March 29 (UPI) -- Based on an extensive collection of lunar and terrestrial samples, researchers have determined that most of the water on Earth was already present at the time of the impact that created the moon.
Scientists from the United States, Britain and France studied moon rocks brought back to Earth by astronauts on the six Apollo missions and volcanic rocks retrieved from the ocean floor by Earth-bound scientists. They published their findings Thursday in the journal Science Advances.
"The research discovered only a small difference in oxygen composition between the lunar and terrestrial rocks," Dr. Richard Greenwood, a research fellow at The New University in England and lead author of the new study, said in a press release. "This demonstrates how well mixed all of the pieces of rock created from the catastrophic impact were, and places strict limits on the types of material that could have been added to the Earth afterwards."
Oxygen isotopes in the rocks were examined by researchers to determine their origin. Material from different distinct origins such as asteroids, planets or comets tend to have their own unique composition signature.
The researchers found that oxygen isotopes from both surfaces are similar, carrying a three- to four-ppm difference. They also found no significant difference between the lunar samples and terrestrial olivine, a common mineral in Earth's subsurface.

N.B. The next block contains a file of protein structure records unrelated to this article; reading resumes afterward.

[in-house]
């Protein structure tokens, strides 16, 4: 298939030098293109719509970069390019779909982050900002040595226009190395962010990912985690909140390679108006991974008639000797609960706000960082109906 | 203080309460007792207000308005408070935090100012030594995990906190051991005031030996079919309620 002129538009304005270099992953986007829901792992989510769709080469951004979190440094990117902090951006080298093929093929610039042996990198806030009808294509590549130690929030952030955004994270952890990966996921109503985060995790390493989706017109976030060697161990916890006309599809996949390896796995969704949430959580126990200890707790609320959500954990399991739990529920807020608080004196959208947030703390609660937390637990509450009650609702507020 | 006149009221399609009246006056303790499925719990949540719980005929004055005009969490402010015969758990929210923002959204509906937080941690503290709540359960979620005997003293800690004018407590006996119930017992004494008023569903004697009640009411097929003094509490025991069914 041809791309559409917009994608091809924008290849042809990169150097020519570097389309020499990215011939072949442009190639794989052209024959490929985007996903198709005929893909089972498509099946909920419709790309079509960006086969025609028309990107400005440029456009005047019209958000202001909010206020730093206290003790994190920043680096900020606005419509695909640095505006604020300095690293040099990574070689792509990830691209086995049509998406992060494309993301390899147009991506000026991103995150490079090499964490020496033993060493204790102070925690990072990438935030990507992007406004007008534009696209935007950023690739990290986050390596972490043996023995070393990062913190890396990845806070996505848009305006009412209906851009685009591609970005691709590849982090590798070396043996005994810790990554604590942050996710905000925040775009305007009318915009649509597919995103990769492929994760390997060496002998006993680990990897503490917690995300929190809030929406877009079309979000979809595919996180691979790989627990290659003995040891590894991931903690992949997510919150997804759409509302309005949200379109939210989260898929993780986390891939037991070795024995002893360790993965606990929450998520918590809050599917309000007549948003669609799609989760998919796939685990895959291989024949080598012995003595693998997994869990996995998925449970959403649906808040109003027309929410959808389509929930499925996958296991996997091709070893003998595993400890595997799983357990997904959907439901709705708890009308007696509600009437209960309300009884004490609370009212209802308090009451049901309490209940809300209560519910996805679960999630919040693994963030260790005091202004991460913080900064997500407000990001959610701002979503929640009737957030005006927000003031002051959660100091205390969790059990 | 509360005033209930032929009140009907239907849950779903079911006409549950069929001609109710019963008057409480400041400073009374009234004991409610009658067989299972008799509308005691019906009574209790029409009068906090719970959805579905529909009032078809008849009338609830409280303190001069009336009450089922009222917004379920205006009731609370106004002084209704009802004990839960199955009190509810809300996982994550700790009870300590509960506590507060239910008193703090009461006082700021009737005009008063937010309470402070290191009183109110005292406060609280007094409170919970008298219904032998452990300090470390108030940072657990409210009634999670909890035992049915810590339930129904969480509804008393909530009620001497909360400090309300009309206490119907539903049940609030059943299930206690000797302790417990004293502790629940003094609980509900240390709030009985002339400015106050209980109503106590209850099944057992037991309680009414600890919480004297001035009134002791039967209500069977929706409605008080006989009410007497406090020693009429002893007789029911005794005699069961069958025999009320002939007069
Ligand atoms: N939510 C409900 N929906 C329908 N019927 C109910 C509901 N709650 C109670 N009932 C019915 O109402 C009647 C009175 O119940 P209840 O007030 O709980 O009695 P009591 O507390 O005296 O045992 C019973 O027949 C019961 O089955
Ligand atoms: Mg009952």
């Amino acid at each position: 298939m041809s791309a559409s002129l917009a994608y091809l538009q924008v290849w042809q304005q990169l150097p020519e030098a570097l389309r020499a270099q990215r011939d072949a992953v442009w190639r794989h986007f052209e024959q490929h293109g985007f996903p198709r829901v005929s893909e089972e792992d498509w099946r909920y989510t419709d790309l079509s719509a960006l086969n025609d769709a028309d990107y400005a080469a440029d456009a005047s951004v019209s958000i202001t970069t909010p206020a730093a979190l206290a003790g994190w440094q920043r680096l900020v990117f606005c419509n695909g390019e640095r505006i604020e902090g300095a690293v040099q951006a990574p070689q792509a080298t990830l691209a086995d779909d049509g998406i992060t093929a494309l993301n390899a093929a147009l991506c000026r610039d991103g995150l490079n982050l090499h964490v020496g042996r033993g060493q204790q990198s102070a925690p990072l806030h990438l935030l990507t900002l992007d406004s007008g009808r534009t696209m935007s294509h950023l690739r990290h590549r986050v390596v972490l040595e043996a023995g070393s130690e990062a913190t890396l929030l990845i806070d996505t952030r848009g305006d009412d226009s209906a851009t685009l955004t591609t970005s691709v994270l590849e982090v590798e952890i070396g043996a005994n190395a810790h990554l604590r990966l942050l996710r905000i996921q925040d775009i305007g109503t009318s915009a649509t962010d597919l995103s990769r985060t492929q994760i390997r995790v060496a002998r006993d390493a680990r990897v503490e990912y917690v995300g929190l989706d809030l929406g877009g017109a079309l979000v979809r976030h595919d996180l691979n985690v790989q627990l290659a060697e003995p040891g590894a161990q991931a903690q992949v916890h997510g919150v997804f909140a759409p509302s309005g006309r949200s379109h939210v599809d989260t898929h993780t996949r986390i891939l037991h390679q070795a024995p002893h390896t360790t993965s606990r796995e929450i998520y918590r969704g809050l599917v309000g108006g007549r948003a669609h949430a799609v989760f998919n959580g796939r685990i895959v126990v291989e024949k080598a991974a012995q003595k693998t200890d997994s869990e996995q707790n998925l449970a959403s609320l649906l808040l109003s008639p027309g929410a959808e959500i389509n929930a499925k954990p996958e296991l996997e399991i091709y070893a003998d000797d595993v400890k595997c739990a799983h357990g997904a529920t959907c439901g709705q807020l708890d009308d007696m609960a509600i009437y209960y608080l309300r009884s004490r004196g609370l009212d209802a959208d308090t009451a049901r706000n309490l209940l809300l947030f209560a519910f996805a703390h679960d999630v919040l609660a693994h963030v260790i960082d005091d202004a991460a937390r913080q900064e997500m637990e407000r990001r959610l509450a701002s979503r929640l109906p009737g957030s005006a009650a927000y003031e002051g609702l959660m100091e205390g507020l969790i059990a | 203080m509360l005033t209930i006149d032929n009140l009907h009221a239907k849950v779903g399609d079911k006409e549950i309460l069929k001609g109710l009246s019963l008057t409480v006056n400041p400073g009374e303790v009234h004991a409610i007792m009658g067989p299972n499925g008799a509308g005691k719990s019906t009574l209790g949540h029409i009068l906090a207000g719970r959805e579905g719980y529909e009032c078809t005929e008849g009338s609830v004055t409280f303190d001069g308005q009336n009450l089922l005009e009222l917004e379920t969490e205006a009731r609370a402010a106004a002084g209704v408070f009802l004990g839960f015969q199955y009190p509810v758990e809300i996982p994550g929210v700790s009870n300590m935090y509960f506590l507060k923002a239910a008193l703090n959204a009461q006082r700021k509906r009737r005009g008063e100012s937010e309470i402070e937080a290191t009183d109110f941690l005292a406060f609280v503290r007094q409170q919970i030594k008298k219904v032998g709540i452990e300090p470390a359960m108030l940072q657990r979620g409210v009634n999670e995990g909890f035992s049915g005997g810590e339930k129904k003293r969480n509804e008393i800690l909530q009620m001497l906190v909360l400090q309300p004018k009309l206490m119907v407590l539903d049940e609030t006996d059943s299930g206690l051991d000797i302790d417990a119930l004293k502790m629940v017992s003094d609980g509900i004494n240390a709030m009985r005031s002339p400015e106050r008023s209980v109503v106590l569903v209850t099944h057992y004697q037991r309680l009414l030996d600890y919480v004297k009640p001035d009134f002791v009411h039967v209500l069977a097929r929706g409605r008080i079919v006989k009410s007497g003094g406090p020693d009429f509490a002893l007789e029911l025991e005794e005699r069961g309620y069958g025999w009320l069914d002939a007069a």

The researchers suggest the difference can be explained by a "late veneer," or input of stony meteorite material to Earth, subsequent to the impact of the moon-forming object.
They believe much of the Earth's water was present earlier than the giant impact, and no more than 5 percent to 30 percent of water contributed to Earth from the late veneer process.
The researchers say their evidence bolsters a theory that a Mars-sized protoplanet slammed into protoplanetary Earth and the coalesced material formed the moon, but disputes a theory water came to Earth via asteroids and comets.
If the water came from space, the researchers say isotopes in rocks from the ocean would have differed from those in rocks from the moon. Based on what they found, they theorize the water likely survived the impact.
"Because water is such a vital ingredient for life, we rightly see it as precious. Our research shows that even an event as catastrophic as two planets colliding doesn't cause all of the water to be dispersed into space. The water stayed in the mix of debris, which gave birth to our planet and its only moon," Greenwood said.
"What's even more fascinating is that, because this worked for the Earth and Moon, it must also work for planets beyond our solar system. Exoplanets with water on their surfaces may be much more common than we previously thought. And where there is water, there could also be life!"